The use of Interleukin-6 inhibitors (particularly tocilizumab) – an update – ICST

The use of Interleukin-6 inhibitors (particularly tocilizumab) – an update

Tutorial presented by Dr Jon Underwood, Infectious Diseases and Acute Medicine Consultant

This tutorial follows the tutorial from Dr Babu Muthuswamy, linked below.

The RECOVERY trial (pre-print, linked below) randomised trial participants with hypoxia (SpO2 <92% on air or requiring oxygen therapy) and C-reactive protein ≥75 mg/L in to standard of care versus usual standard of care plus tocilizumab.

The trial demonstrated that tocilizumab (in conjunction with corticosteroids) reduces the risk of death when given to hospitalised patients with severe COVID-19, about 55% of whom were receiving noninvasive or mechanical ventilation. Twenty nine percent of the patients in the tocilizumab group died within 28 days compared with 33% patients in the usual care group, an absolute difference of 4% (rate ratio 0.86, 95% confidence interval [CI] 0.77 to 0.96, p=0.007). This means that for every 25 patients treated with tocilizumab, one additional life would be saved. 

The drug is likely to be most beneficial in a deteriorating patient, before they need mechanical ventilation or non-invasive ventilation.

For patients who have received tocilizumab and recovered, it is important that this is communicated to the patient and their GP, because the patient’s CRP response is suppressed for weeks afterwards, so other biomarkers should be used when considering a new infection. Patients should be advised to seek medical attention if they have symptoms of infection and clinicians should be aware that these may present atypically. A patient leaflet (linked below in English and Welsh), developed in Cardiff and Vale UHB, will provide this information to the patient. 

For more information, check out the NICE rapid evidence summary, linked below.

The use of Interleukin-6 inhibitors (particularly tocilizumab) – an update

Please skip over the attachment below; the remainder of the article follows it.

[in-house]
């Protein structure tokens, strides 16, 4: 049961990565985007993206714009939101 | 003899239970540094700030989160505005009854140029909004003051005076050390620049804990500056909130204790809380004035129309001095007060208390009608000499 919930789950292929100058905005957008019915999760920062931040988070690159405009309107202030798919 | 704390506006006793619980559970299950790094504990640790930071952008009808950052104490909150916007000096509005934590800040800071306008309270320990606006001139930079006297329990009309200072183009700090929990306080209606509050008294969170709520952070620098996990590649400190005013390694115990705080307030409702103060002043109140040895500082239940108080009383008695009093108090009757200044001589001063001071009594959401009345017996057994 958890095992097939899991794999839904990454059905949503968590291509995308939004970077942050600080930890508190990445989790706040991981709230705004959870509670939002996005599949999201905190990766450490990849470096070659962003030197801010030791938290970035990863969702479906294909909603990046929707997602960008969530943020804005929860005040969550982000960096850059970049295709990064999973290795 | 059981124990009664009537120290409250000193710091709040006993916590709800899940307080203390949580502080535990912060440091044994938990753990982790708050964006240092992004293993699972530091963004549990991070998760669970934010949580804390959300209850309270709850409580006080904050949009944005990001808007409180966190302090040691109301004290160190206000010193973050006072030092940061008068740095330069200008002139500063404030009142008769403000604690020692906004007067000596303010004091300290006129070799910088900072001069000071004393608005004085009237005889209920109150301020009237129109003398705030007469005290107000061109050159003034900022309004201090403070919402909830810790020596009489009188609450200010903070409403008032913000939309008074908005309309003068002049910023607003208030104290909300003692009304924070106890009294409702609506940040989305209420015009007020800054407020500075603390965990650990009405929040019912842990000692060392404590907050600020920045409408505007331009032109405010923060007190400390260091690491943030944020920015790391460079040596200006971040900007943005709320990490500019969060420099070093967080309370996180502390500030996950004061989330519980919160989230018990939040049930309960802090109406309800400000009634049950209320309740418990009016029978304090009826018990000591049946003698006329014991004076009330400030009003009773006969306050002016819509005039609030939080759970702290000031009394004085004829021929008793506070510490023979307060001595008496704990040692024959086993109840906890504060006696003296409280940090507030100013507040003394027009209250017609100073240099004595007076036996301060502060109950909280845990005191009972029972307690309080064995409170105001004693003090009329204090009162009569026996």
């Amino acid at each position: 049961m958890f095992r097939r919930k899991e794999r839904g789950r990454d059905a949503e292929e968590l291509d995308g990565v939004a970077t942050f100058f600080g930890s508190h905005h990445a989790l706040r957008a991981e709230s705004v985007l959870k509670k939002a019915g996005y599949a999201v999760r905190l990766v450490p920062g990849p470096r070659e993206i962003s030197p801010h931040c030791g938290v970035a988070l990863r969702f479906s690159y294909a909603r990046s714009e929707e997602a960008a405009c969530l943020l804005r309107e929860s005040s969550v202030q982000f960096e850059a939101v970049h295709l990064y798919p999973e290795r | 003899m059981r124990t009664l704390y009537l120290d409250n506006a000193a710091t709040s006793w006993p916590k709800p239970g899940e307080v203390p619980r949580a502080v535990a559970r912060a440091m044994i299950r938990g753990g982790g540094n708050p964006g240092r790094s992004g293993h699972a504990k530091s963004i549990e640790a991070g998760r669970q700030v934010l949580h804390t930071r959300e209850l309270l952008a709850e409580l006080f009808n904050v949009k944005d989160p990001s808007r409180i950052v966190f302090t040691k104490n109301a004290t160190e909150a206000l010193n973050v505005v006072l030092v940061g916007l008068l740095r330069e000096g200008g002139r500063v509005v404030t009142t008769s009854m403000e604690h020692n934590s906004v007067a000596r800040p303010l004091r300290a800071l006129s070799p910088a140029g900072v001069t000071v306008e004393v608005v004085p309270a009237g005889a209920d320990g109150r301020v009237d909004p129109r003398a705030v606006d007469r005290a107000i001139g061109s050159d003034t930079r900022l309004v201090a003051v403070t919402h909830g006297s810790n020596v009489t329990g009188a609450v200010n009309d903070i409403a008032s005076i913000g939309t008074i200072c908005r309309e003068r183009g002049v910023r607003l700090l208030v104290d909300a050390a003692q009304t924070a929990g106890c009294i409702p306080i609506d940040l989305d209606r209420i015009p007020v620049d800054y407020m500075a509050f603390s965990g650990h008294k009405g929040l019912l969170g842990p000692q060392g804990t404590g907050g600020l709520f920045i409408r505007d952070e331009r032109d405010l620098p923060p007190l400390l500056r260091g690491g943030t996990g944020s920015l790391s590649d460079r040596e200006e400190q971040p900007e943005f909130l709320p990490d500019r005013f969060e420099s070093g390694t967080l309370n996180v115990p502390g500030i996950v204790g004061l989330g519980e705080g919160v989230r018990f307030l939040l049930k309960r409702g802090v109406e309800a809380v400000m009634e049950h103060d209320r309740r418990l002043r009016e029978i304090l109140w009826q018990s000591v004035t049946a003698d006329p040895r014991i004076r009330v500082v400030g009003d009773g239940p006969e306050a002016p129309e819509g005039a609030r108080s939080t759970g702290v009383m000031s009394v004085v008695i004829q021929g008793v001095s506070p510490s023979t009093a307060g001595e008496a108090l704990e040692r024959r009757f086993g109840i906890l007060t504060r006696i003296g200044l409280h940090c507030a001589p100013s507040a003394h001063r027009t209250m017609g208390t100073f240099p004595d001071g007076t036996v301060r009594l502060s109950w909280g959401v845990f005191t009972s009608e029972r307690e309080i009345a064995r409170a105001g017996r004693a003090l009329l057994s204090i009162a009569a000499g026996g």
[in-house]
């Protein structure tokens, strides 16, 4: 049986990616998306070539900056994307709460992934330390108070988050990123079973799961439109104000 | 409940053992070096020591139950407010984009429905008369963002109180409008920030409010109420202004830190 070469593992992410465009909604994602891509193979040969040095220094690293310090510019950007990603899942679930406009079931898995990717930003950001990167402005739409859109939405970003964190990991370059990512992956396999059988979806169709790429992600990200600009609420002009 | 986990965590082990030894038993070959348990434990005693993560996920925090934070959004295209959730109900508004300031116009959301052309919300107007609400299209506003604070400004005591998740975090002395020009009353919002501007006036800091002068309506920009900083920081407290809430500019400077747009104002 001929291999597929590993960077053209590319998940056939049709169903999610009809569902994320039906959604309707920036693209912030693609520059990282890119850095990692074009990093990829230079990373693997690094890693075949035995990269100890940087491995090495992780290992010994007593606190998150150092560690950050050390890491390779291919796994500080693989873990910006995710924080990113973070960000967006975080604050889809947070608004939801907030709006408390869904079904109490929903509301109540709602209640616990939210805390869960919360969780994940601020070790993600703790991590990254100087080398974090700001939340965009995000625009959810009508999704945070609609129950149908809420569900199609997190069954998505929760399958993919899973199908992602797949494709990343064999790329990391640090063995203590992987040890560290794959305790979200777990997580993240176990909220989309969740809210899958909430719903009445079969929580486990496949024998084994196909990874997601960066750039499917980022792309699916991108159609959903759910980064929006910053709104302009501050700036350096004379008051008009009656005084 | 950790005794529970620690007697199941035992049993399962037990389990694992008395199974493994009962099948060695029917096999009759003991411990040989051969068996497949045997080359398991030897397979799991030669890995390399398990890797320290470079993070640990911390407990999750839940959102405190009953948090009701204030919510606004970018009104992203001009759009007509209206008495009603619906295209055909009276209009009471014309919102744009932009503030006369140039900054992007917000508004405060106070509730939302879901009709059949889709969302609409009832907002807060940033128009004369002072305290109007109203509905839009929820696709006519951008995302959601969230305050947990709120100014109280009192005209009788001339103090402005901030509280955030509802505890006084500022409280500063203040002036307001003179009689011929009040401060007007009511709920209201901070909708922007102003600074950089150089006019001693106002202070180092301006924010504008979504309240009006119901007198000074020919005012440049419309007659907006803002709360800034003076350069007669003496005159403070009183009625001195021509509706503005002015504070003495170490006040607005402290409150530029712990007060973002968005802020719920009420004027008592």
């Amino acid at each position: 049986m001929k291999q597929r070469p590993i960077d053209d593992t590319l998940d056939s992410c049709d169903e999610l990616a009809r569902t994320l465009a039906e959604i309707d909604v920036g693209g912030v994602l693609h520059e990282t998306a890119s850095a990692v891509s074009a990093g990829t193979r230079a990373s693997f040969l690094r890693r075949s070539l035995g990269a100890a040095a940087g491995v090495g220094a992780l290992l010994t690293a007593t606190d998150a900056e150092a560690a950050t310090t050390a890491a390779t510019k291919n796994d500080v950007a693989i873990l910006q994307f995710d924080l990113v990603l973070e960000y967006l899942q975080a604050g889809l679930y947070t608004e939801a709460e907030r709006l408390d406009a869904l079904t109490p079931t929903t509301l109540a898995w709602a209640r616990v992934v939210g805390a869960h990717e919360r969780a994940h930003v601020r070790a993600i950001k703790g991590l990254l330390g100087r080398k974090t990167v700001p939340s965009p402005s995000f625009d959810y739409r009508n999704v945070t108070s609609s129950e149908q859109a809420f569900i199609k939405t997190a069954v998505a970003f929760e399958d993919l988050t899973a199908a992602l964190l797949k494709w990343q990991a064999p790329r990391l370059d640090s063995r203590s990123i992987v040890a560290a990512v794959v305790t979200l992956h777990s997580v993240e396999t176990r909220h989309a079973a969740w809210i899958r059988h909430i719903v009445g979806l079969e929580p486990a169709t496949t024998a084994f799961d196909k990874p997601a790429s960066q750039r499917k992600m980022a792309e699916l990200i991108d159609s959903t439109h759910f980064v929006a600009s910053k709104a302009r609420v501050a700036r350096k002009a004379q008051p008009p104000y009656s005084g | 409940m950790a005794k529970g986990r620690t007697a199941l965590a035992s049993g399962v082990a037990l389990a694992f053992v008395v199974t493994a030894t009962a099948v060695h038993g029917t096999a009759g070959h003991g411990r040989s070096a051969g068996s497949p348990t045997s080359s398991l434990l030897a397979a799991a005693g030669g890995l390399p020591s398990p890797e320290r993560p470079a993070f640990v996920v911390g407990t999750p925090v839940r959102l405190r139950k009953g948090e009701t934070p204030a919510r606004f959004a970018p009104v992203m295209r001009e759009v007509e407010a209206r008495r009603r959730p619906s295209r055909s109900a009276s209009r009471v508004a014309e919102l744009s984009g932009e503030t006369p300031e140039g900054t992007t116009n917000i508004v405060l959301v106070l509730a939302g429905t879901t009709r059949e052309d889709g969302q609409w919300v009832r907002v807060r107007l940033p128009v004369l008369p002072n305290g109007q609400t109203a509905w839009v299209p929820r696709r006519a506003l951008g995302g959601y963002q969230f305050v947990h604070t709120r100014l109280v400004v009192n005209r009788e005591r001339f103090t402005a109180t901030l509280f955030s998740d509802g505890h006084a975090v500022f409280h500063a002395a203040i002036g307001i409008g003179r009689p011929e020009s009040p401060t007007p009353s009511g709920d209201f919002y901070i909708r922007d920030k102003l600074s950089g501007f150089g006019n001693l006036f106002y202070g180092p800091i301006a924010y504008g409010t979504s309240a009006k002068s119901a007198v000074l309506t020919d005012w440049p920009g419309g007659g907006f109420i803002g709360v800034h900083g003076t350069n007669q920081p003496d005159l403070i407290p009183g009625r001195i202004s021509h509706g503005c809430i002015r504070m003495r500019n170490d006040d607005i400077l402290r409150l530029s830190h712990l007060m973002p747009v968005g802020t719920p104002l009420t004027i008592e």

Tutorial presented by Dr Jon Underwood, Infectious Diseases and Acute Medicine Consultant

This tutorial follows the tutorial from Dr Babu Muthuswamy, linked below.

The RECOVERY trial (pre-print, linked below) randomised trial participants with hypoxia (SpO2 <92% on air or requiring oxygen therapy) and C-reactive protein ≥75 mg/L in to standard of care versus usual standard of care plus tocilizumab.

The trial demonstrated that tocilizumab (in conjunction with corticosteroids) reduces the risk of death when given to hospitalised patients with severe COVID-19, about 55% of whom were receiving noninvasive or mechanical ventilation. Twenty nine percent of the patients in the tocilizumab group died within 28 days compared with 33% patients in the usual care group, an absolute difference of 4% (rate ratio 0.86, 95% confidence interval [CI] 0.77 to 0.96, p=0.007). This means that for every 25 patients treated with tocilizumab, one additional life would be saved. 

The drug is likely to be most beneficial in a deteriorating patient, before they need mechanical ventilation or non-invasive ventilation.

For patients who have received tocilizumab and recovered, it is important that this is communicated to the patient and their GP, because the patient’s CRP response is suppressed for weeks afterwards, so other biomarkers should be used when considering a new infection. Patients should be advised to seek medical attention if they have symptoms of infection and clinicians should be aware that these may present atypically. A patient leaflet (linked below in English and Welsh), developed in Cardiff and Vale UHB, will provide this information to the patient. 

For more information, check out the NICE rapid evidence summary, linked below.

Mark as Understood

Resources

Tocilizumab in patients admitted to hospital with COVID-19 (RECOVERY) – preliminary results

MHRA Central Alerting System (Interleukin-6 inhibitors)

NICE rapid evidence summary: Tocilizumab for COVID-19

Example patient leaflet – English

Example patient leaflet – Welsh

More like this

The use of Interleukin-6 inhibitors

The use of corticosteroids in COVID-19: an update

Remdesivir in COVID-19: an update

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